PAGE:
Under the BBC’s new 11-year operating agreement, known as its royal charter, its governing body — the BBC Trust — will be axed next year and censorship powers will be handed to Ofcom.But industry sources have told us that this has presented a dilemma around online news, which has become a focus of recent discussions between the BBC, government, and Ofcom.
Abolishing the BBC Trust will effectively create a loophole in censorship powers, meaning the BBC will not be accountable to an independent body for the text articles it publishes on bbc.co.uk/news. Ofcom does not have the power to regulate online news text and, in the case of the BBC, is reluctant to do so. It has no experience of regulating online text and is only set up to regulate video content.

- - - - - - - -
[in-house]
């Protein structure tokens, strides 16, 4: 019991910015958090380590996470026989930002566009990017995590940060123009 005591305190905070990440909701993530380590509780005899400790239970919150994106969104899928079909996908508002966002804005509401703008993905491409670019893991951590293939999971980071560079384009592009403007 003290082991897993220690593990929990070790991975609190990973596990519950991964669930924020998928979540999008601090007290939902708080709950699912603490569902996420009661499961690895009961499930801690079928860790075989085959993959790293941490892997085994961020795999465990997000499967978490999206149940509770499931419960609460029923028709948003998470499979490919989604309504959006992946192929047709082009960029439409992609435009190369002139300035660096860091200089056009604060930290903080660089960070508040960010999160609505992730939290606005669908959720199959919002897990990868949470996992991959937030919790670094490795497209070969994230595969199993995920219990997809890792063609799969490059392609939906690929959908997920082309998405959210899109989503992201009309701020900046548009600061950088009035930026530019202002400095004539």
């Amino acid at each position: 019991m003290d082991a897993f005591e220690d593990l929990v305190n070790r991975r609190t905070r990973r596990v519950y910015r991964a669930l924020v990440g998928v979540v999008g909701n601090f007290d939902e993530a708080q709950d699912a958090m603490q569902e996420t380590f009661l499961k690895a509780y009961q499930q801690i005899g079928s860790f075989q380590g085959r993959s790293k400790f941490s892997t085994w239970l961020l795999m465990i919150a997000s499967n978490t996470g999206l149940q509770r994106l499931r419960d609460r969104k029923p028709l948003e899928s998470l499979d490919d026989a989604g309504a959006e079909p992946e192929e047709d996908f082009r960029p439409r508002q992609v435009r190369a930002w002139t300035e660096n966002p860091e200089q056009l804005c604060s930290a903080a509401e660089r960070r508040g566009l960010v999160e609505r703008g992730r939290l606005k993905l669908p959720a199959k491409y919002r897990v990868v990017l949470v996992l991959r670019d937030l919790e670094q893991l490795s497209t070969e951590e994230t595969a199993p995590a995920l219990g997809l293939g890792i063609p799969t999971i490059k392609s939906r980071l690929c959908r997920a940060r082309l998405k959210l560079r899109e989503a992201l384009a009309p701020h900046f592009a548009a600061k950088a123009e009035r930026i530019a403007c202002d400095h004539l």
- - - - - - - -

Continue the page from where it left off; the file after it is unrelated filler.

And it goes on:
Sources also said that Ofcom has made clear to the government that taking on this task for the BBC could set a tricky precedent. They expressed concern that if Ofcom begins regulating bbc.co.uk/news, the door is then open for these powers to be extended to other broadcasters and publishers. Would you end up with Ofcom regulating Mail Online? asked one person with knowledge of the matter.
Discussions are ongoing and no decisions have been made. An Ofcom spokesman said: We’re still in discussions with the government on how the content of the white paper will be delivered.
A Department for Culture Media & Sport (DCMS) spokesman said the BBC’s draft charter will make clear how we are addressing this issue when it is published later this month.